Making Peace With Local Wildlife


One on One With Skie Bender: By Gina Dostler

IMG_1433Creative spirit Skie Bender paints and writes about the graceful wildness of animals. She currently works with wolves as an education outreach specialist. Her love for the species finds her on a lecture circuit both in Los Angeles and Orange counties talking about their habits, dispelling myths and enlightening both kids and adults on their impact.

Her intense wildlife knowledge led me to ask about our own local coastal wildlife. Having grown up here, she’s seen urban growth creep into wildlife habitat and that effect of development. While many people view the world as a human planet, she reminds us we share it with wildlife that keeps it in balance. Understanding them is the first step.

Q:  With the continued expansion of urban growth into wildlife habitat, what choices are left for the local animals?

A:  Some wild animals migrate to quieter more remote areas. But others such as raccoons, squirrels, skunks, rodents and coyotes find themselves adapting quite well to the human culture. Living in these parts you are bound to have one or more encounters with the local wildlife, occurring mostly at night due to their nocturnal habits. Though squirrels are very common during the day, where you’ll find them living in trees eating fruits and nuts and raiding bird feeders. But the rest usually prefer the obscurity of night.


Q:  What’s the fine line between labeling them wildlife or calling them pests?

A:  Naturally when an animal has crossed a home’s boundaries, its chance of being called a pest greatly increases. When an animal such as a raccoon or opossum rambles into your yard, the odds are good there is either food, water or both that has brought it there. Raccoons have five fingers and are very good at opening lids on trash cans and doors. Pest problems escalate when they decide to make your home their home and bring their fellow family into the mix. With more and more of our land being filled with concrete, animals are forced to find food, water and shelter elsewhere and our homes become a prime target.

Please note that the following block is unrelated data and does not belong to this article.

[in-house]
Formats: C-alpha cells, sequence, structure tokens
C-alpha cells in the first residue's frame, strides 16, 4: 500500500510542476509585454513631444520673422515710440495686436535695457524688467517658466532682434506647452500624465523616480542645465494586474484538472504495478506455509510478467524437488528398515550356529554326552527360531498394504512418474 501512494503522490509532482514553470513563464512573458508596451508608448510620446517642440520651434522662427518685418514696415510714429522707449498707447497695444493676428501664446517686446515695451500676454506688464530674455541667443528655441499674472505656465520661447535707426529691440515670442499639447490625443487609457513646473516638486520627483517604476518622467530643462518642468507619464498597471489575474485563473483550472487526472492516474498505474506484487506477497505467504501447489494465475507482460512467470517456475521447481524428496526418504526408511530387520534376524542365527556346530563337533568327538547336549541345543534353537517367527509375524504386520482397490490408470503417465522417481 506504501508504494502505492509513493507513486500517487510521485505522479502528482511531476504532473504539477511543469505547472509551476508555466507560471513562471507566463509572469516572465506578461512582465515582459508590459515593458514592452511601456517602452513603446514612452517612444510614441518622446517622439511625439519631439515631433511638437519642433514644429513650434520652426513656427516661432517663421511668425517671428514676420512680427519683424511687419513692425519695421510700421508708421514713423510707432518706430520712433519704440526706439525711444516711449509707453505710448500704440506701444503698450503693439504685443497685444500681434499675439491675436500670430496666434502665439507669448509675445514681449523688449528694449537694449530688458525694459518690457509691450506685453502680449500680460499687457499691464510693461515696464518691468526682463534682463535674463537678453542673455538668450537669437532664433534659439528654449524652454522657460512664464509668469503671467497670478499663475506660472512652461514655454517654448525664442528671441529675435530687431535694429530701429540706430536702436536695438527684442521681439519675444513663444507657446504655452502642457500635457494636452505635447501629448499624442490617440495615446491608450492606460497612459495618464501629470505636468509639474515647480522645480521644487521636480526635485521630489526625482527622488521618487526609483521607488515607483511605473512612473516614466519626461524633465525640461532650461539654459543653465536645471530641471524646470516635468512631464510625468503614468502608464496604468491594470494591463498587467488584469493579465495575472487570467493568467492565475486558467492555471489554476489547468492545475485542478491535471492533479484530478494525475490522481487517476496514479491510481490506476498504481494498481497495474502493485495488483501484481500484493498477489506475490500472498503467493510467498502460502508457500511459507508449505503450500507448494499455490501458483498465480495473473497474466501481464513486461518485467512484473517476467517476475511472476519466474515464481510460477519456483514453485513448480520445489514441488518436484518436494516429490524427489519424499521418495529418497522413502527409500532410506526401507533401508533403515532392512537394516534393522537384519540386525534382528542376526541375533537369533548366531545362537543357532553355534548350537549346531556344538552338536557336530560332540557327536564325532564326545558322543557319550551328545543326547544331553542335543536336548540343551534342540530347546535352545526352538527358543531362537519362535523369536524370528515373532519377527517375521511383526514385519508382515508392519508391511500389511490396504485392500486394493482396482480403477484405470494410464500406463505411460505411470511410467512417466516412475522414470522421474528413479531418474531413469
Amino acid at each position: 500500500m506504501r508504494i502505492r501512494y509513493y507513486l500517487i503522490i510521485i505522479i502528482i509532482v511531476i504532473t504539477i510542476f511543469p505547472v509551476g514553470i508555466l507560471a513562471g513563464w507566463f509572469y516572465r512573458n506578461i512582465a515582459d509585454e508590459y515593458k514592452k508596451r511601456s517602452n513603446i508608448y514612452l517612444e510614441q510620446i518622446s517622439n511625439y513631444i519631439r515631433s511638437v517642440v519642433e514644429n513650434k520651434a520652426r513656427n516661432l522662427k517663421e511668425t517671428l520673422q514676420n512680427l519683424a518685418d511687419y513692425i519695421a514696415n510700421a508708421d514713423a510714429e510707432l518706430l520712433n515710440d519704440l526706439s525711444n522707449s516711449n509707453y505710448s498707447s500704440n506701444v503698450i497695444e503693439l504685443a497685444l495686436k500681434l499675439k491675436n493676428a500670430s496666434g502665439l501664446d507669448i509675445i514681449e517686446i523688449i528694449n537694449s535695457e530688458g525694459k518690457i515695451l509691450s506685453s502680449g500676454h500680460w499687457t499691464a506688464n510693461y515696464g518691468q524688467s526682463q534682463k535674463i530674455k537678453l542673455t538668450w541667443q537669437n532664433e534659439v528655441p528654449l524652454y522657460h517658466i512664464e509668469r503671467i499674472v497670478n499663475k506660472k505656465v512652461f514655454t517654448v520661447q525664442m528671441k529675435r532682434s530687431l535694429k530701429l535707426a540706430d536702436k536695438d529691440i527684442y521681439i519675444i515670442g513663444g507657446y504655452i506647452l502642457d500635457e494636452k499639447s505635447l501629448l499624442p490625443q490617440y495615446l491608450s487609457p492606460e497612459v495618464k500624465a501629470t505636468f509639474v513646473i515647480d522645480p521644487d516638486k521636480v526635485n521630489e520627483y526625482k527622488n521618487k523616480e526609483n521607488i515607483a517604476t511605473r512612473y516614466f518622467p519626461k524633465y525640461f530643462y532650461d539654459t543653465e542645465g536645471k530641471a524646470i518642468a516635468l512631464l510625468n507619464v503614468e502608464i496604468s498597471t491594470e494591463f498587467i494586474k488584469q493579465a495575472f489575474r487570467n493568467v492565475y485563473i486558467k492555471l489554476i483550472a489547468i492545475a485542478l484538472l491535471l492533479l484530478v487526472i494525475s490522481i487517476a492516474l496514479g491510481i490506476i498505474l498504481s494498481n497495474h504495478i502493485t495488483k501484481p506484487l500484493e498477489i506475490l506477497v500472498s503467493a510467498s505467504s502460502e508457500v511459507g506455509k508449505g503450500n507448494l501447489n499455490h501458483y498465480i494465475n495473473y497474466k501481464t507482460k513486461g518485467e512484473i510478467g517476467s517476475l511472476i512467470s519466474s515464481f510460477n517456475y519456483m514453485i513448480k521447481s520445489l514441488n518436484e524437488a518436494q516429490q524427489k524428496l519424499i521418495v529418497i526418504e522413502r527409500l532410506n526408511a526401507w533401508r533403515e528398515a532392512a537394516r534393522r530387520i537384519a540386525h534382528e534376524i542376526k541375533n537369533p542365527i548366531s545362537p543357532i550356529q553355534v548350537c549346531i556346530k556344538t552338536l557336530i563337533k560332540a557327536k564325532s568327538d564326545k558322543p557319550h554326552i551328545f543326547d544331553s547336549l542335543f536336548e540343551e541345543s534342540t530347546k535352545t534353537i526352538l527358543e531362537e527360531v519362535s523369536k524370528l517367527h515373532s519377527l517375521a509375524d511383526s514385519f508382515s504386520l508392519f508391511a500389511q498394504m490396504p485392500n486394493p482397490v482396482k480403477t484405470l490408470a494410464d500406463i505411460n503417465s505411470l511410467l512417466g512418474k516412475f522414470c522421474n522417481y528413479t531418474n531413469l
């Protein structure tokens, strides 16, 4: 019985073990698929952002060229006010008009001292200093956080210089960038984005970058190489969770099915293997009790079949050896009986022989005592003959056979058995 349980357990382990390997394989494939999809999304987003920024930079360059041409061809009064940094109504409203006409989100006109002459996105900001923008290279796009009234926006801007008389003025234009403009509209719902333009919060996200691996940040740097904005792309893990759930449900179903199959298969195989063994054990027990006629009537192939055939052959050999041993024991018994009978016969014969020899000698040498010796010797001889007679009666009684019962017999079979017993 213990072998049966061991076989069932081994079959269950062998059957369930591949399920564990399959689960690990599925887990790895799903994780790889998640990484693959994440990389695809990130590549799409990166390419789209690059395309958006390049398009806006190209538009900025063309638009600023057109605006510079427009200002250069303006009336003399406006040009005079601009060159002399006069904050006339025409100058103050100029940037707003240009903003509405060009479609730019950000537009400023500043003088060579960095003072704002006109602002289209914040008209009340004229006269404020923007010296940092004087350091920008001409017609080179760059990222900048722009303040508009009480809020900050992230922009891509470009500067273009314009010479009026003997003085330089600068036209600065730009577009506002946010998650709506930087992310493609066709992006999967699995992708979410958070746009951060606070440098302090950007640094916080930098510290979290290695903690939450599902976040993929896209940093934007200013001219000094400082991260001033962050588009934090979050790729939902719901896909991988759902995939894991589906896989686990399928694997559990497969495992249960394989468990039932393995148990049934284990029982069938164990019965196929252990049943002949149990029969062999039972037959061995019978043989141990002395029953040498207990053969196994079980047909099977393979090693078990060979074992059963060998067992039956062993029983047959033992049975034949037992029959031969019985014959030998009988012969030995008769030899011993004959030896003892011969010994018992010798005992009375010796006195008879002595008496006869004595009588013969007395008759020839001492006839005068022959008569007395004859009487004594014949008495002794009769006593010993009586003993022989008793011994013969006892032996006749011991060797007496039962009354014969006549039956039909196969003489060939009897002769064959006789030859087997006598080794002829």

Q: When wildlife takes up residence, how should I handle it?

A:  Take a look around and make sure there is no food of any kind (dog or cat food, fruit or vegetable gardens, open trash cans) outside that is enticing the animals to your home. Even bird feeders can bring in hungry animals to chow on easy feeding. Animals that make a home out of your attic or crawl space can be scared away with loud noises. The smell of human scent on a worn shirt can encourage a nesting mother to move her young which might take up to several days. Poisoning should only be considered where infestations can quickly occur such as with rats that multiply at an exponential rate and can overrun a place in no time. I’m all for coexisting with wildlife and using every non-lethal way to keep infestation from happening. Yet at times, when all other ways have failed, sometimes it is a necessary evil.


Q:  What are other non-lethal ways?

A:  To me, poisoning is so archaic if there is no threat to you or your animals. If eliminating food and shelter doesn’t do the trick, live trapping is a great way to relocate wild animals humanely. It’s best to call your wildlife authority and find out how best to handle your situation.


Q:  Tell me about some of the local wildlife and their habits. 

A:  Opossums are scavengers and feed on scraps, vegetables and fruits. They are the only mammal in California to carry their young in an abdominal pouch. They move slowly and are really rather docile creatures. Raccoons on the other hand can be vicious if they are cornered or sense you are going to attack them. Known to carry rabies, these mammals are smart and have adept fingers. Being nocturnal they come out after dark. They love water. Many koi ponds have been raided by these nighttime bandits. Be sure to cover your pond at night with a wooden cover or install a wire mesh around the inside perimeter. Bats and horned owls also make residence in these parts. Many cats that disappear are blamed on coyotes but could have easily been eaten by owls. And bats are very important to our ecosystem because they are one of the primary predators of nocturnal insects. If having bats in your attic is unappealing, get a battery-run lantern to light up the attic or run a fan. Both light and fast-moving air disturb the bats and they’ll seek another place to roost.


Q:  What about coyotes?

A:  As with a lot of wild life in the area, coyotes get a bad rap. Yes, they can kill cats and small dogs. Even big dogs can be attacked if seen as a threat or caught unexpectedly amongst a pack. But most coyotes prefer to shy away from humans and keep to themselves. They typically operate alone or in pairs, and they occasionally form aggregate packs for bringing down larger game. If coyotes are frequently in your area, be sure to keep your animals indoors at night. Don’t give a coyote easy access to your home; no holes in fences or wide open doors where food, even a pet Chihuahua, might tempt a starving coyote to venture inside.


CONTACT INFORMATION: Skie Bender, Education Outreach Specialist, 714.336-5798,

Wolf Haven International |